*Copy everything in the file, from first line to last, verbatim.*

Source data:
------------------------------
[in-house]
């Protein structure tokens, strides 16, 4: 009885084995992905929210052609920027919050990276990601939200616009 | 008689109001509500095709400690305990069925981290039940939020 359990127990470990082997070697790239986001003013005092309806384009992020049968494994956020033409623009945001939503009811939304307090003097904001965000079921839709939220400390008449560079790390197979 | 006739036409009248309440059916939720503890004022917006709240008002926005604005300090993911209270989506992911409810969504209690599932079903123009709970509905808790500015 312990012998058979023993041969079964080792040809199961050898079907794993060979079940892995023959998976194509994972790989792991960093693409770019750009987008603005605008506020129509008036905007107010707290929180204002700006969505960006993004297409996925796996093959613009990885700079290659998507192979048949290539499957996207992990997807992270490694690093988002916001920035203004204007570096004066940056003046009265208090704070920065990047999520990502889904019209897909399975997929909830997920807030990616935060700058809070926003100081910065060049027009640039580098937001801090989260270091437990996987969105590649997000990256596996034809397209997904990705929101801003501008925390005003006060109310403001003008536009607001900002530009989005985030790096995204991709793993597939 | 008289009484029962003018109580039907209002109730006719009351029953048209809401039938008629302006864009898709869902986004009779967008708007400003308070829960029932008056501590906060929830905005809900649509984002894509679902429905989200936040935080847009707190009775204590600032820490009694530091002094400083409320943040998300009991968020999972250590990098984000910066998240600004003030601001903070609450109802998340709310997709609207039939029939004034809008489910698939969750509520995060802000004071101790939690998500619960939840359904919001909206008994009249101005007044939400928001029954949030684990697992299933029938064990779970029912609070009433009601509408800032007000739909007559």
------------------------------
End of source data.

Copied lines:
[in-house]
């Protein structure tokens, strides 16, 4: 009885084995992905929210052609920027919050990276990601939200616009 | 008689109001509500095709400690305990069925981290039940939020 359990127990470990082997070697790239986001003013005092309806384009992020049968494994956020033409623009945001939503009811939304307090003097904001965000079921839709939220400390008449560079790390197979 | 006739036409009248309440059916939720503890004022917006709240008002926005604005300090993911209270989506992911409810969504209690599932079903123009709970509905808790500015 312990012998058979023993041969079964080792040809199961050898079907794993060979079940892995023959998976194509994972790989792991960093693409770019750009987008603005605008506020129509008036905007107010707290929180204002700006969505960006993004297409996925796996093959613009990885700079290659998507192979048949290539499957996207992990997807992270490694690093988002916001920035203004204007570096004066940056003046009265208090704070920065990047999520990502889904019209897909399975997929909830997920807030990616935060700058809070926003100081910065060049027009640039580098937001801090989260270091437990996987969105590649997000990256596996034809397209997904990705929101801003501008925390005003006060109310403001003008536009607001900002530009989005985030790096995204991709793993597939 | 008289009484029962003018109580039907209002109730006719009351029953048209809401039938008629302006864009898709869902986004009779967008708007400003308070829960029932008056501590906060929830905005809900649509984002894509679902429905989200936040935080847009707190009775204590600032820490009694530091002094400083409320943040998300009991968020999972250590990098984000910066998240600004003030601001903070609450109802998340709310997709609207039939029939004034809008489910698939969750509520995060802000004071101790939690998500619960939840359904919001909206008994009249101005007044939400928001029954949030684990697992299933029938064990779970029912609070009433009601509408800032007000739909007559």